It’s safe to say that Seth Hurwitz has had a pretty good week.
As chairman of I.M.P., the promotion and production company that operates 9:30 Club and Merriweather Post Pavilion, he welcomed a new venue to the family last Thursday. Music lovers flocked to the opening of The Anthem, a new $60 million, 6,000-capacity venue along Washington D.C.’s Southwest waterfront.
In its first week alone, the club has hosted hometown rockers the Foo Fighters, New Orleans brass favorite Trombone Shorty, French indie pop band Phoenix, and dance-punk darlings LCD Soundsystem.
“I’m a little tired,” Hurwitz joked. “But this opening has surpassed my wildest dreams—to see people coming into the venue, totally speechless, their jaws dropping. And having the Foo Fighters up on stage talking to everyone like they’re back for the weekend staying at their house. I couldn’t have written it better.”
But it’s a story that’s he’s been writing for nearly 40 years. Hurwitz booked his first show—The Cramps at the Ontario Theatre in 1980. The same year, the narrow 9:30 Club opened on F Street.
“Back then, every kid grew up in the suburbs,” he said. “We didn’t know what it was like to walk out our front door and see people living and working. So we had to go into underutilized areas of the city to build these places for ourselves.”
The times are certainly changing. For decades, the Southwest neighborhood of D.C. sat barren along the Anacostia River, but now it’s home to the recent $2.5 billion Wharf development, with The Anthem as its anchor and other retail, restaurant, and hotel space filling it out.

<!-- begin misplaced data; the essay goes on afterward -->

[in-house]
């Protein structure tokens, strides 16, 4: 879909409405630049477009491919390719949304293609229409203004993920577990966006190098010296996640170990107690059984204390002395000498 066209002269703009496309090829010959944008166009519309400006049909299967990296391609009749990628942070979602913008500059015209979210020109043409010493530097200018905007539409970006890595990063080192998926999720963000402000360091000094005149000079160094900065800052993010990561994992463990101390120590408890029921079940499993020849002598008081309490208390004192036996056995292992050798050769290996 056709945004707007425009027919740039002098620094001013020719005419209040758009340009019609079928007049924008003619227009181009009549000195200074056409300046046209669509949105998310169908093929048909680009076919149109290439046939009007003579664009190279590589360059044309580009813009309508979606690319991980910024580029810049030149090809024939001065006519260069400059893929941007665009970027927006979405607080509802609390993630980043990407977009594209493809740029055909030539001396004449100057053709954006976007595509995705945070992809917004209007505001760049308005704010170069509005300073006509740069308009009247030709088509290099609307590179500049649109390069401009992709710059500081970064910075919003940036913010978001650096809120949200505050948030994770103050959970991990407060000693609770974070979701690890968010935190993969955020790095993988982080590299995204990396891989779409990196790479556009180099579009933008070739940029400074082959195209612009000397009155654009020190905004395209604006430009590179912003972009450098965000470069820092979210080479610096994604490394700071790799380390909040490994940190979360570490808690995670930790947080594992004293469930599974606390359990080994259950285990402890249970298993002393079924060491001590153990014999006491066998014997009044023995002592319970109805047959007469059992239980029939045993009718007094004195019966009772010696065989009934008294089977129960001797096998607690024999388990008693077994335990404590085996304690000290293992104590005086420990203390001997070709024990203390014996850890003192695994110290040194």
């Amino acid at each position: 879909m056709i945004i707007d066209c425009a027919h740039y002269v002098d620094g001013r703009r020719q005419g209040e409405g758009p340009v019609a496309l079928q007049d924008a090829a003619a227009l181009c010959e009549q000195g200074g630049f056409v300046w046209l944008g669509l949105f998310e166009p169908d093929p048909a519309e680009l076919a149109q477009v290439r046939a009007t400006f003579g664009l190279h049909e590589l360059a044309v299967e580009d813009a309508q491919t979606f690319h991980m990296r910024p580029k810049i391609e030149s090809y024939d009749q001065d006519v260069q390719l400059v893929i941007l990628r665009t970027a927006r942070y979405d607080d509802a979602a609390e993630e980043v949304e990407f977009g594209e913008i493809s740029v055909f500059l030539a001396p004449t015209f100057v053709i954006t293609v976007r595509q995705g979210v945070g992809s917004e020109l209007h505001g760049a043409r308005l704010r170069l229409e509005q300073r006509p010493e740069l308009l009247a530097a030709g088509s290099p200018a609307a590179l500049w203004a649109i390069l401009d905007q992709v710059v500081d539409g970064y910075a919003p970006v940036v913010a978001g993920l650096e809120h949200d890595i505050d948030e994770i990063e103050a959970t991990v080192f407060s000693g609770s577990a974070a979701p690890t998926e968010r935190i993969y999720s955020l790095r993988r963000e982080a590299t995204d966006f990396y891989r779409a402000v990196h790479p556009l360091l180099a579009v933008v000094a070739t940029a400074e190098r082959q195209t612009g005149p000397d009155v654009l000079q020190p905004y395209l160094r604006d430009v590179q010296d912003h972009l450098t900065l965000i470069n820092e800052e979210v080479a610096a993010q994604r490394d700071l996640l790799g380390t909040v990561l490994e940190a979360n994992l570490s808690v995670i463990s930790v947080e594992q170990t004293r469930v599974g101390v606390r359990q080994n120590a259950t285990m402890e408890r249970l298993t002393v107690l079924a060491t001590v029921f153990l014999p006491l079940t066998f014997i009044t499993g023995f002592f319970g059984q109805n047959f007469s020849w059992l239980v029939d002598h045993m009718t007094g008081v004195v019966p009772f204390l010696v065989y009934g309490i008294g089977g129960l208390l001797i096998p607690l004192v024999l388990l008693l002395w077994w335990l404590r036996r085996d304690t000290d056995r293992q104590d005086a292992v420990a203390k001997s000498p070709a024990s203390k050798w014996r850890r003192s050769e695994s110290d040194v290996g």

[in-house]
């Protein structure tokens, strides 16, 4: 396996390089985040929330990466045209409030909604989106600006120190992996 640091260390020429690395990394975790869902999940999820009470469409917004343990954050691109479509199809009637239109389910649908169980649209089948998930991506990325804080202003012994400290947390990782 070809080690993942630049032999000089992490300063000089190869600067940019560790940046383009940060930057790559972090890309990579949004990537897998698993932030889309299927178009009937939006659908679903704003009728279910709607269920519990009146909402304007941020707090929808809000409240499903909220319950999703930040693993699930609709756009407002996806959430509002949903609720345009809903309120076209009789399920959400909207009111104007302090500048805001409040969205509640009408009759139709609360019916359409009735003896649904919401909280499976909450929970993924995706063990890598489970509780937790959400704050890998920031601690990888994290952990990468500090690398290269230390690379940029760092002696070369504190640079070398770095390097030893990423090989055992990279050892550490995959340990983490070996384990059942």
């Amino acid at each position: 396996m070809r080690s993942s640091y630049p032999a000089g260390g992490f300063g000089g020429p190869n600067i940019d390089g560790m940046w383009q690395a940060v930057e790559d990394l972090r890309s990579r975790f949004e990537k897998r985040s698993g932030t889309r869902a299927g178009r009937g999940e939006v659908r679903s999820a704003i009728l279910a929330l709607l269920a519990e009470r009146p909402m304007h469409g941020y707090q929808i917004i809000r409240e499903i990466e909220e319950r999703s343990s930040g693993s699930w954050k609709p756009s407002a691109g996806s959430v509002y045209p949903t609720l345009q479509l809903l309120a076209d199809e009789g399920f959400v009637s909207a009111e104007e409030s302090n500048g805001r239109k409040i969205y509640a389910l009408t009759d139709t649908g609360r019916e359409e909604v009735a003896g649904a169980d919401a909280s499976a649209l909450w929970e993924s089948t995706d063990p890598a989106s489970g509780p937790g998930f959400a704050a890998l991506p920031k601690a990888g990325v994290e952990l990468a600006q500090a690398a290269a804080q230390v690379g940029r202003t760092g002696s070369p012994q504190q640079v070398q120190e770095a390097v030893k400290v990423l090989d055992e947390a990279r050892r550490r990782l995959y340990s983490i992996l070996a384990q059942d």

“Now people are nuts about downtown, my kids want to live in the city,” Hurwitz says. “Southwest was a wasteland up until a few years ago. But that’s just another example of the changing scene. To see people strolling along the water down here feels like a European city.”
And The Anthem is a huge reason for the crowds. The new venue feels casual and upscale all at once with concrete and steel beams, as well as theater-in-the-round style boxes flanking the top tiers. Tickets are almost all general admission, aside from 450 reserved seats. There are state-of-the-art lighting effects, but noticeably no video screens, which was an intentional decision to keep the focus on the stage.
“There are a lot of venues out there that serve multiple purposes,” Hurwitz says. “But this is a venue strictly built for music.”
He explains that the size of the venue has a certain Goldilocks appeal, especially in relation to the other spaces that I.M.P. operates.
“There are probably shows that we ended up doing at Merriweather that were too small and we did shows at 9:30 a few nights when the bands wanted something bigger,” he says. “Now we have finally the right place and every act will have a better fit.”
And there are certainly some stellar acts coming up in the fall and spring calendar—including Zedd, The Killers, Erykah Badu, Bob Dylan, The Shins, Morrissey, and Lorde, to name a few. In addition, the venue can scale down from 6,000 to 2,500 people thanks to a moveable stage that expands and contracts, allowing for more intimate shows like Tegan and Sara and Courtney Barnett and Kurt Vile.
“My next hurdle is making people understand it’s not just a rock venue, and we’ll get some higher end acts that used to play the Kennedy Center,” Hurwitz says. “There are some acts that are hesitant to play somewhere until someone else has. But a majority of them want to play with shiny new toys.”
Hurwitz says the most gratifying part has been seeing fans from all over the tri-state area, including Baltimore, come to the shows and dance everywhere from the front row of the floor to the high corners of the venue.
“Hey, I’m an Orioles fan and I never miss a Ravens game,” he says. “I consider Baltimore part of my home and The Anthem was built for y’all as well.”